The researchers targeted a crystal built using a relatively small protein containing a sequence of 26 amino acid positions. The researchers assigned specific amino acids to eight of the positions, but with 18 different types of amino acid to choose from for each of the remaining 18 slots, the algorithm addressed well more than 1022 potential combinations. The researchers accounted for other characteristics, such as the spacing between proteins and their orientation with respect to one another, increasing the variables being considered, according to the release.

"We worked on synthesising both of those steps, doing the characterisation of structure and the sequence at the same time," said Saven said in the university release. "As we move through this process, we eliminate things that will never work, such as proteins where atoms overlap in space or where amino acids don't fit into a given site. At the same time, we identify proteins that, as you vary the structure, are likely to yield a crystal."

Specifically, the research used a three-helix coiled-coil protein designed de novo to form a polar, layered, three-dimensional crystal having the P6 space group, which had a "honeycomb-like" structure and hexameric channels that spanned the crystal (1). The approach involved creating an ensemble of crystalline structures consistent with the targeted symmetry, characterising this ensemble to identify "designable" structures from minima in the sequence–structure energy landscape and designing sequences for these structures, and experimentally characterising candidate proteins. This approach to crystal design has potential applications to the de novo design of nanostructured materials and to the modification of natural proteins to facilitate X-ray crystallographic analysis.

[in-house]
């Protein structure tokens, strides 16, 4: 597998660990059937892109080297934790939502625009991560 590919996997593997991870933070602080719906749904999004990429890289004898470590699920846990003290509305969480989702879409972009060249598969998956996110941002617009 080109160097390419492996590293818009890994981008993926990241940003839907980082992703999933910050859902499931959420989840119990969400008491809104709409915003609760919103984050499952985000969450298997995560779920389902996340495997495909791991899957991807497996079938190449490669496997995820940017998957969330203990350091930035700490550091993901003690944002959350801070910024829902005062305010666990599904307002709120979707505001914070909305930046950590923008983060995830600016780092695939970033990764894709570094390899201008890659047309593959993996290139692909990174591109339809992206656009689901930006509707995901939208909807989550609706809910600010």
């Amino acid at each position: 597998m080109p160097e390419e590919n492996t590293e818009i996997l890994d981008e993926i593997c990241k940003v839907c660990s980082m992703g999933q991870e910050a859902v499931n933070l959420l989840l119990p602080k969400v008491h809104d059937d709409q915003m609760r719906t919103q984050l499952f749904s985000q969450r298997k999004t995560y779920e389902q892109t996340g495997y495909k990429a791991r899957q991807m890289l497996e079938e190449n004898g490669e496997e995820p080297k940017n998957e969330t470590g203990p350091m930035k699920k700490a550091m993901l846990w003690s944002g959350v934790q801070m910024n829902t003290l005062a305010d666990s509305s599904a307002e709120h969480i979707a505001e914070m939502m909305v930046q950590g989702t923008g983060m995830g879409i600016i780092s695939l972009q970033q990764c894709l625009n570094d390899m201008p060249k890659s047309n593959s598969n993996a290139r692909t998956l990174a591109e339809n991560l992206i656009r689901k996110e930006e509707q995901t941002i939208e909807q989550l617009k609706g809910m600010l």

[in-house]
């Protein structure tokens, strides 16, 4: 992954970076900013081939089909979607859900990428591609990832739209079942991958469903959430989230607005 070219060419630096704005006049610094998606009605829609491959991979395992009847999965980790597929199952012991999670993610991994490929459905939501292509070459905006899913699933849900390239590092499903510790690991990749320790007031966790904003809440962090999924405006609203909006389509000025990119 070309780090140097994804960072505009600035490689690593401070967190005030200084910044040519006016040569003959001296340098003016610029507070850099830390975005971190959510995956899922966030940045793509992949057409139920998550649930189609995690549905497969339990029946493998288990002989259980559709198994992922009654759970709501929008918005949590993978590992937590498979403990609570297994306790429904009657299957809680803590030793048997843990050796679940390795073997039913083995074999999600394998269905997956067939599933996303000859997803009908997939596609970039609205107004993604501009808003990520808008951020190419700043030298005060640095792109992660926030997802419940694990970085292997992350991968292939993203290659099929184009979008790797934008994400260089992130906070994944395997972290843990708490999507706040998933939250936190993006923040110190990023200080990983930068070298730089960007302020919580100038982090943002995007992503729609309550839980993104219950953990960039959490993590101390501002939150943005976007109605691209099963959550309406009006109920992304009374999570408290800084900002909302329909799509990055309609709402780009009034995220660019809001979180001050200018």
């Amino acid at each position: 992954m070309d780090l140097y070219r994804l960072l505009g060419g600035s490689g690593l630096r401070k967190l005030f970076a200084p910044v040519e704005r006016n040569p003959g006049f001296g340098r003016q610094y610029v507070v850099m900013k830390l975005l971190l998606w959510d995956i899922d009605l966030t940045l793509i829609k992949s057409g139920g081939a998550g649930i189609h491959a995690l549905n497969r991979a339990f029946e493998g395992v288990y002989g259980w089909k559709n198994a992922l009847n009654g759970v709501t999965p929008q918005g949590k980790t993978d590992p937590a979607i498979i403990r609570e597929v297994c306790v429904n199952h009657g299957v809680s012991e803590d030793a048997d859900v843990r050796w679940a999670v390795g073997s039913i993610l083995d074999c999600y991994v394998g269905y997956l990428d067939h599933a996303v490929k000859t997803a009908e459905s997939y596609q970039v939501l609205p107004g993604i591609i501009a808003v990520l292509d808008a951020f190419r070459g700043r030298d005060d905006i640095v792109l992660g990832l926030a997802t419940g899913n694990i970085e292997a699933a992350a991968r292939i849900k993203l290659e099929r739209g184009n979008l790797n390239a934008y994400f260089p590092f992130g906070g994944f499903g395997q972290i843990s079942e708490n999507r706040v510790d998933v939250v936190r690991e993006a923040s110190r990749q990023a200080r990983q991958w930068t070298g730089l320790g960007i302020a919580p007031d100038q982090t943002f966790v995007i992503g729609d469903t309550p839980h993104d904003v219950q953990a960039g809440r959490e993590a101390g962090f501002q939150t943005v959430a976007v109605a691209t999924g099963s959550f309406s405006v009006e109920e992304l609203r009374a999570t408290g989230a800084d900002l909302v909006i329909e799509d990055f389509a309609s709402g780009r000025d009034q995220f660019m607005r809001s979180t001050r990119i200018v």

The target crystal the researchers produced is a proof of concept. "There's still much we don't know about the interactions that govern crystallisation," Saven said, in the university release. "With this technique, we can explore what those interactions are or how we might take an existing protein and engineer those interactions so we get much better structures."

Source

1. J.G. Saven et al, PNAS, 109 (19), 7304–7309 (2012).

Patricia Van Arnum is executive editor of Pharmaceutical Technology Europe.